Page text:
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Feb 29, 2012 at 02:32pm IST

Rape: New York even worse than Delhi

New Delhi: Think ten times before you call Delhi and NCR 'the most unsafe place for women under the sun' again. Delhi and the NCR is definitely the most unsafe place for women in India. But a comparison of the 2007 data (as that is the latest available from the National Crime Records Bureau) suggests that Delhi with 3.57 rapes per 1,00,000 people fared pretty well as compared to the safest city in the US, New York, which recorded 10.48 rapes per 1,00,000 people (according to FBI and NYPD's crime statistics).

Compare India's metro cities to other world cities like Los Angeles and it seems Indian women are a lot safer in Indian cities with their lax policing and salivating men. Los Angeles, with the fabled LAPD and progressive movie industry, witnessed 27.3 rapes per 1,00,000 people in 2006.

According to the British Crime Record Survey in 2010 carried out by the home office, 4.2 per cent of British women above the age of 16 would suffer rape or attempted rape at least once in their lifetime.

Rape: New York even worse than Delhi

A 2007 report says Delhi recorded 3.57 rapes per 1,00,000 people while New York recorded 10.48 rapes per 1,00,000 people.

By the 2008 figures, even countries like Belgium (29.5 per 1,00,000) and France (16.4 per 1,00,000) had higher figures than Delhi, the most unsafe place in India for women.

The twin incidents of gangrapes, one in Kolkata of a 37-year-old mother of two and the other one in Noida of a 17-year-old schoolgirl, have hit our sensibilities hard but one should not get carried away. Crimes against women and specially those related to rape and sexual assault are a big problem for every city and every society.

It is important in this regard to dispel a few wrong notions many accept without batting an eyelid. Many would think that women occupy public spaces a lot more in New York. However, this contention does not hold true. In every major city of the world, women, and specially not-so-well-off women, work well into the evenings and take public transport home. Since they are not financially well off, they don't have a choice in dictating their working hours. And there are extensive areas in New York like parts of Queens and Bronx where even cabs don't want to go after sundown. One does not even talk about cities like Los Angeles, which is a city of cars and where public transport use is at one of its lowest in the US. The fact that Los Angeles records the highest number of rapes in the US disproves the theory that women hanging out in public places and using public transport are more likely to be assaulted.

Rape is definitely, acutely under-reported in India. There is no doubt. But this is as true for the United States. The perpetrators of more than one-third of total rapes in US happen to be family members and most of these go unreported, according to surveys and statistics. In the conservative white Bible belt as well among immigrant Catholic Mexican communities, very few report such incidents for fear of stigma.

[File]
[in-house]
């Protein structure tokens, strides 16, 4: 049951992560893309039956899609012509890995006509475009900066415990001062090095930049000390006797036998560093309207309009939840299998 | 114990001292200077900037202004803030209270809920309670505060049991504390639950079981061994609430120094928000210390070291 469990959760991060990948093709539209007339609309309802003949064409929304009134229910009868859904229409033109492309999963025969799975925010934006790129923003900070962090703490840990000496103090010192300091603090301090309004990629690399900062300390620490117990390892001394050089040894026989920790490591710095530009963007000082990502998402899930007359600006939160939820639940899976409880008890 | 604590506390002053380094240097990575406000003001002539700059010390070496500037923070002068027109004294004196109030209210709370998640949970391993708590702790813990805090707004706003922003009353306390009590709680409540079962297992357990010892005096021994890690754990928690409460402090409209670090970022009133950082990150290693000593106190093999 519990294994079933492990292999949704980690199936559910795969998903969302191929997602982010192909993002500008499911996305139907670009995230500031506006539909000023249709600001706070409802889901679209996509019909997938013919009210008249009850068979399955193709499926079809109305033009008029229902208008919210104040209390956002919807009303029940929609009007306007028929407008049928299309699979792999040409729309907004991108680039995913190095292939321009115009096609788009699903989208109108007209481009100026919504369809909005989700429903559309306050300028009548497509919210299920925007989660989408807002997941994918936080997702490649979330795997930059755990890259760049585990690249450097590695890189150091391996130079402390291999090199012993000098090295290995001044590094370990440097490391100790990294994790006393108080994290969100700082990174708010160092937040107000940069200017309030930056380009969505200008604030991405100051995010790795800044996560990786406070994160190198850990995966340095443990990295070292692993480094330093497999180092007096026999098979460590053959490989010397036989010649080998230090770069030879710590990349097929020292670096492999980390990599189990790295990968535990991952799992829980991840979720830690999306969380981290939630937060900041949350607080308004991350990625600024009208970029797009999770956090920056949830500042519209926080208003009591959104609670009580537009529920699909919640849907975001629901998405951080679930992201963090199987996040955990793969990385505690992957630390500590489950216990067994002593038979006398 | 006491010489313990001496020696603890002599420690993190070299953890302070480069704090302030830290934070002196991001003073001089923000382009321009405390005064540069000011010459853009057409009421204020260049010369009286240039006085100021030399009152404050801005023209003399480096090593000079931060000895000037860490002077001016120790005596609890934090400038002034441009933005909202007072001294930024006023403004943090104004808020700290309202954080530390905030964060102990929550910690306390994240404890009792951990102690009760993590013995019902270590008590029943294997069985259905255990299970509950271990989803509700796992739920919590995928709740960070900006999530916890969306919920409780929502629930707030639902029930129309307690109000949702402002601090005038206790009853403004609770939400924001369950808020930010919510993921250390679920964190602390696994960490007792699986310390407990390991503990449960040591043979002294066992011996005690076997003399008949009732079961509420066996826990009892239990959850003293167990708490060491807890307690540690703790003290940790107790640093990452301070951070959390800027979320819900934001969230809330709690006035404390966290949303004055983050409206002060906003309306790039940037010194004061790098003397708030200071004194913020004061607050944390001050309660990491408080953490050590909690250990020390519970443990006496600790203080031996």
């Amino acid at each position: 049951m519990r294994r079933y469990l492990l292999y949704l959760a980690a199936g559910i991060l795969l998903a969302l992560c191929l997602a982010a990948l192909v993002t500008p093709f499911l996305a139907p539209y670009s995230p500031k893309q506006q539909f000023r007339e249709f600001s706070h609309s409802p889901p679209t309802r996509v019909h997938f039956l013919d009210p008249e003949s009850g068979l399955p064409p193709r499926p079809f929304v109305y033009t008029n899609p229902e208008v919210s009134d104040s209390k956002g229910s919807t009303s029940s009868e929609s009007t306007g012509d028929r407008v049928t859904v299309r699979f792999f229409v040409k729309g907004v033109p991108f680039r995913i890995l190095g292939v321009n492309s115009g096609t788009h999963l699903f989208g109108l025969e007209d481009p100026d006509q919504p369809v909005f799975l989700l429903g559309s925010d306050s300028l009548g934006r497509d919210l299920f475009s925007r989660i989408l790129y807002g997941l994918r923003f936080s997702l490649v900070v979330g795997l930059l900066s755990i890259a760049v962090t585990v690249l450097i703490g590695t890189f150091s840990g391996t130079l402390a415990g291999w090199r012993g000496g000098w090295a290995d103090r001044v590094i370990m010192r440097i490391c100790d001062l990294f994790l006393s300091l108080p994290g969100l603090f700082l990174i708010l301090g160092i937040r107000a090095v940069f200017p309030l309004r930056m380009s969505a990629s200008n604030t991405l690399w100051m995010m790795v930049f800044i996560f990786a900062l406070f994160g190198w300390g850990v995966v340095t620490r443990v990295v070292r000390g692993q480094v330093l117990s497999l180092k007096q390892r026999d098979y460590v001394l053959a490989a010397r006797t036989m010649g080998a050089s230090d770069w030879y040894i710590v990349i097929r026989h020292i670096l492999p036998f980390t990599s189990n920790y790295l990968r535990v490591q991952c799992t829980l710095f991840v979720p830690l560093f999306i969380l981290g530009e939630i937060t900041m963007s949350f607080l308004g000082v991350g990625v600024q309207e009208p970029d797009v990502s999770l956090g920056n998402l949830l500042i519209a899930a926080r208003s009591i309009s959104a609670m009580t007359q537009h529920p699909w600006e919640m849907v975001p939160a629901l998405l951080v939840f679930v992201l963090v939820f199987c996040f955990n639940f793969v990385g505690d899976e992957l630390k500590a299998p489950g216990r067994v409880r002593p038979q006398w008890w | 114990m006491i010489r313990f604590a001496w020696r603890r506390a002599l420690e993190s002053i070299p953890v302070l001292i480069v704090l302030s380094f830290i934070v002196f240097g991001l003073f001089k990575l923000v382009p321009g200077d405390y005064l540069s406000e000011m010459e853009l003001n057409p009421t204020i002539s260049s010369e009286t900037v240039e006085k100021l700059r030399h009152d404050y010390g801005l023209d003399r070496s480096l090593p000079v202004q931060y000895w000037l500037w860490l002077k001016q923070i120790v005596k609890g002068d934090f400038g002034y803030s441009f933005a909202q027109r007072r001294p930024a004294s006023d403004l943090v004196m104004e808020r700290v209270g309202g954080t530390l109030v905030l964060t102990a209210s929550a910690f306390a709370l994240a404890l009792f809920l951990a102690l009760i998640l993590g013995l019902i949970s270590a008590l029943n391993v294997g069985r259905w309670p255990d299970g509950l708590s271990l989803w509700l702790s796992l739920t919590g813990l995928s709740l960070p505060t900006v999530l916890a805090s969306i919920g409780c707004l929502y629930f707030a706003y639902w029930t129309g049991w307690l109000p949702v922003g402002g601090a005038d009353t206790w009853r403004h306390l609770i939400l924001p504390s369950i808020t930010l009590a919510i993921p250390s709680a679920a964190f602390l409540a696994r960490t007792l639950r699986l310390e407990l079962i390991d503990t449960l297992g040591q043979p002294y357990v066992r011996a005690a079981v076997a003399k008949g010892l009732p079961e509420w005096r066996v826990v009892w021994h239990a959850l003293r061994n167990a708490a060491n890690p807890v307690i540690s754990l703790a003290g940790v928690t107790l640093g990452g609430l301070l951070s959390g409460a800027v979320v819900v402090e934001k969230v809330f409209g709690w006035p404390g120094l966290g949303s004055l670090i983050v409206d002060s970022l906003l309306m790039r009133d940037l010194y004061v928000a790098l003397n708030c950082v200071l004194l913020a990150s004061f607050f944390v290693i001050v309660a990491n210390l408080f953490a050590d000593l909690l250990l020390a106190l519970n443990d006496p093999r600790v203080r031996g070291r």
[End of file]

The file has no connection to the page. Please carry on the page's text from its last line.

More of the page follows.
In India, conviction rates in rape cases are abysmally low. True again but may be it would be wise to keep in mind that within the London Metropolitan Police area, the conviction rate in rape cases stood at six per cent in 2007.

This is not meant to be a casual comparison between New York, Delhi and other major world cities that undermines the violence and threat that overhangs the average Delhi girl. But the thought that they are alone in their sufferings and have the rawest deal is the most cocooned view one can have.

The Indian media also covers these incidents like they have become the order of the day. In this regard, Dave Prager, the American author of 'Delirious Delhi' who lived in Delhi with his wife, writes the following.

"It's clear even from the newspapers that Delhi's day-to-day dangers are nowhere near the level of even the safest American cities. The papers report every crime as if it heralds the end of days, but the fact that simple robberies make the news as often as they do suggests that bigger crimes are not occurring at a comparable rate. "Rs 1 lakh stolen from Punjab trader on bus," shouts one headline for a seven-paragraph article — a petty crime that, while unfortunate for the victim, wouldn't garner even a sentence in an American paper because so many bigger crimes would elbow it out of the way.

We just can't understand why Delhi's so safe. Not only do we not understand why angry young men haven't taken full control of the city, we can't even understand what keeps the grizzled old parking attendants from stealing the cars to which they're entrusted. In places like Defense Colony Market, rich businessmen routinely hand the keys to their million-rupee cars to a parking attendant with the accompanying promise of a ten-rupee tip. How could these poor men, when faced with such a quick ticket to easy street, not take advantage of it?

Never mind what Delhi's apocalyptic news media says. The real question is this: what's keeping a city of poor, jealous, sexually-frustrated young men from unleashing their aggressions and turning Delhi into Gotham City?"

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